For Arab Israelis and Palestinians, the creation of Israel was a “nakba,” a
catastrophe. On Friday, Arab towns across the nation will kick off three days of
Nakba commemorations with marches, conferences and rallies.
ceremonies take place every year, this year is different in a significant and
positive way. The absurd practice by which organizations and municipalities were
allowed to use state funds to pay for Nakba events has been stopped. Legislation
approved by the Knesset in March, known as the “Nakba law,” empowers the state
to fine those who finance their commemoration ceremonies with public
The Nakba law will not, and was not intended to, prevent Arab
Israelis or anyone else from commemorating Israel’s Independence Day in any way
they wish to, as long as they do so peacefully. Rather, the legislation has put
an end to the folly in which Israel underwrites activities that undermine the
very foundations of Zionism by falsely presenting it as an imperialist movement
that engaged during the War of Independence in ethnic cleansing and the
intentional, wholesale transfer of the Arab population outside the borders of
However, while it is Arab Israelis’ and Palestinians’ right to
commemorate the Nakba in a way that not only incriminates Israelis for crimes
they never committed but also places all the blame for failure on the Zionist
movement, it is self-defeating and a major obstacle to peace for them to do
If Palestinians were to look clearly and objectively at their
behavior around the time of Israel’s founding, they would realize that today
they are repeating many of the same mistakes.
“Jihadism” – or the hatred
of the infidel and a desire to kill him – to a great degree underlay the
Palestinian assault on Zionism through the 1920s-1940s period. The leader of the
Palestinian national movement during these years, Haj Amin al-Husseini, was a
rabidly anti- Semitic Muslim cleric with close ties to the
Similarly, today, many Palestinians have chosen to embrace the
most extreme form of Islamist leadership. In the West Bank-Gaza elections of
2006, Hamas trounced the ostensibly secular Fatah. And the national unity deal
signed on May 7 in Cairo, which enjoys broad Palestinian support, has brought
Hamas – a rabidly anti-Semitic Islamist terrorist organization that has launched
dozens of suicide bombings and thousands of mortar shells and rockets against
the Israeli civilian population – back to the heart of the Palestinian
leadership in all its rejectionist, reactionary glory.
It was this sort
of religious extremism and intransigence that exacerbated the plight of the
Palestinians back in 1948. In the first weeks of the War of Independence, for
instance, Jaffa mayor Yousef Heikal tried to reach a non-belligerency agreement
with neighboring Jewish Tel Aviv, to allow the citrus crop to be harvested and
exported. But Husseini vetoed this and called for “jihad against the Jews.” As a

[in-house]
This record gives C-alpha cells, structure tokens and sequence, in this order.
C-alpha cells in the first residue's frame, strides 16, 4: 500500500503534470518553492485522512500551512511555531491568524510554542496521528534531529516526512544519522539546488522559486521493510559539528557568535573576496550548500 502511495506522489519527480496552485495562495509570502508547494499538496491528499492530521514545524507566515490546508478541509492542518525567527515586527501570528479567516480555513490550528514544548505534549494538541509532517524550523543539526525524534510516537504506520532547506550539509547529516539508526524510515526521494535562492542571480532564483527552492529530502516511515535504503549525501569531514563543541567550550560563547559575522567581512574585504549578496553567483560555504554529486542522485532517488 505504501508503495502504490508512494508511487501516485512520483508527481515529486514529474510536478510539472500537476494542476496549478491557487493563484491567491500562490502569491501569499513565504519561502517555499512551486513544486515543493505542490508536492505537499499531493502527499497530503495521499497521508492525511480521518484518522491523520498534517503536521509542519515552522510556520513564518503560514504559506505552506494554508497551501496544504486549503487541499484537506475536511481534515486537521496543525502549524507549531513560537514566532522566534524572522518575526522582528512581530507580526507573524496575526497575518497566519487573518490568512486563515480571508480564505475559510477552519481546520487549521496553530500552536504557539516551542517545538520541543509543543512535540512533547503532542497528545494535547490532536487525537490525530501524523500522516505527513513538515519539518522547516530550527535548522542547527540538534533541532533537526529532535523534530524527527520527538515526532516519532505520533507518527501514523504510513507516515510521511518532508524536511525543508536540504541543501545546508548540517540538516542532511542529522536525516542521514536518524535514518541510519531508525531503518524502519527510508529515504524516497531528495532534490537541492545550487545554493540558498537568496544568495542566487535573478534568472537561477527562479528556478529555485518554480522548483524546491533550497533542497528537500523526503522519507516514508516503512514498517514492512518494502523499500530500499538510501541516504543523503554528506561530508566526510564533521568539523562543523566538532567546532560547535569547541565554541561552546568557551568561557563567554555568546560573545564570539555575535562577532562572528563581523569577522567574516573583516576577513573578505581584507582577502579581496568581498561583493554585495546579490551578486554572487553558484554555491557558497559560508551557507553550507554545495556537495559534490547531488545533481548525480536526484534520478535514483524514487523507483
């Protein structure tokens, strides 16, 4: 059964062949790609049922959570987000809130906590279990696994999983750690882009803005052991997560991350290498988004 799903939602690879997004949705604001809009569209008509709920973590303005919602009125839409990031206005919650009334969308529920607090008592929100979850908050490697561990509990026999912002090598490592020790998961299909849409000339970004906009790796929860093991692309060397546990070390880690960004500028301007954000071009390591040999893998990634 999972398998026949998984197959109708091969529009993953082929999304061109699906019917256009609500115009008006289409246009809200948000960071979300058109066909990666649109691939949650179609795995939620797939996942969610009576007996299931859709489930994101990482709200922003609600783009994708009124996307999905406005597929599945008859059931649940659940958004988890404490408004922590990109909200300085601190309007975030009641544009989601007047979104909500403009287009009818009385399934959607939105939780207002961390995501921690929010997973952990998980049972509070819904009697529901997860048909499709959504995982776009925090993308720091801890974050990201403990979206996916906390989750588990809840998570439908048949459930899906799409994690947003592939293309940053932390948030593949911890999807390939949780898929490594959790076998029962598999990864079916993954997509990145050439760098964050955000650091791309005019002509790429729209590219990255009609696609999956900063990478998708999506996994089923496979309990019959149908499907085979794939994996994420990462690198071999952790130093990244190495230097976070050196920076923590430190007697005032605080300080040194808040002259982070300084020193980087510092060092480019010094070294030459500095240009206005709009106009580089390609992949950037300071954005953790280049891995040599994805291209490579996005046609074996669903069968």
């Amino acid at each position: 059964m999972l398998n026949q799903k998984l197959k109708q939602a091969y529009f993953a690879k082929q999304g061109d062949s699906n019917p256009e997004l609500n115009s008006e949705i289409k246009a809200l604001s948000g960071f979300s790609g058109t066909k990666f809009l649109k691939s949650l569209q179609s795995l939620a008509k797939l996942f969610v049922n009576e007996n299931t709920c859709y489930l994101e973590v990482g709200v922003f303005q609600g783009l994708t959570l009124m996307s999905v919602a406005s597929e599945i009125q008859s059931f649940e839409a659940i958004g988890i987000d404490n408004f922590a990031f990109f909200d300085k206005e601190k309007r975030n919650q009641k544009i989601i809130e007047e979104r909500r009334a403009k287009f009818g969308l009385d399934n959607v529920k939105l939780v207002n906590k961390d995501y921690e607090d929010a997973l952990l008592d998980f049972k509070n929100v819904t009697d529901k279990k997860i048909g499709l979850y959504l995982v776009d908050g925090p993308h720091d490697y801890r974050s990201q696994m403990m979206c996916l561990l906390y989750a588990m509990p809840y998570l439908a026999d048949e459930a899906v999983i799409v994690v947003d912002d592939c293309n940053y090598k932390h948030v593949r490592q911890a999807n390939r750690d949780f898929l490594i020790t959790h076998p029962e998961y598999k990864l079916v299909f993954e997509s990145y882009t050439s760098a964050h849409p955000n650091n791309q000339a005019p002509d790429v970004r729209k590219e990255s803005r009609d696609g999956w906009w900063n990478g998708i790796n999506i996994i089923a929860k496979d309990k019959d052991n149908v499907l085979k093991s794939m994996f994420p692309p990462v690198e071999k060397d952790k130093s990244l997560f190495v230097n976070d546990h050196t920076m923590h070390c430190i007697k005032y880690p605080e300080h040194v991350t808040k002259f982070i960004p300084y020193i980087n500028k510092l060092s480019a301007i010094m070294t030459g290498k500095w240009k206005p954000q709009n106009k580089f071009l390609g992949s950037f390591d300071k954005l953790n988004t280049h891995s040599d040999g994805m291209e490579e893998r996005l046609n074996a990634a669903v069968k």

result, many of Jaffa’s Arabs were expelled during the ensuing
Another repeated Palestinian blunder over the past century has been
the rejection of a two-state solution.
Offered successive compromises –
in 1937, the Peel Commission partition of Palestine with a Jewish state on only
17 percent of the land; in 1947, the UN partition with the Arabs getting 45% of
the land; and in 2000, Prime Minister Ehud Barak and US president Bill Clinton’s
partition with Arabs getting 20%) – the Palestinians consistently said no. And
each uncompromising refusal was accompanied by violence and terrorism.
THE 1948 War of Independence, after they had rejected the UN partition plan that
would have given them a state, Palestinians launched a bloody offensive to
prevent the emergence of a Jewish state. If they had won the war, the result
would have been a massive slaughter of Jews just a few years after six million
Jews had been massacred in the Holocaust.
The violent, unsympathetic and
ungenerous Arab population of Palestine repeatedly attempted to destroy any
hopes that the Jewish people would return to their homeland after nearly two
millennia of exile and after suffering the worst genocide ever known to
Thankfully, they failed.
The world’s only Jewish state is
now surrounded by 21 Arab nations and has shown a willingness to help establish
a 22rd state, for Palestinians.
Yet in large part due to their distorted
view of history – the Nakba being just one example – Palestinians continue to
focus on their victimization and suffering while ignoring personal
responsibility for their predicament. One of the crucial psychological barriers
to peace today is Arab Israelis’ and Palestinians’ stubborn insistence on
ignoring their own role in creating the refugee problem and in the failure to
obtain Palestinian political autonomy.
Instead of devoting so much energy
to emphasizing their victimization, Arab Israelis and Palestinians would do well
to learn from their mistakes. At present, they seem bent on repeating them.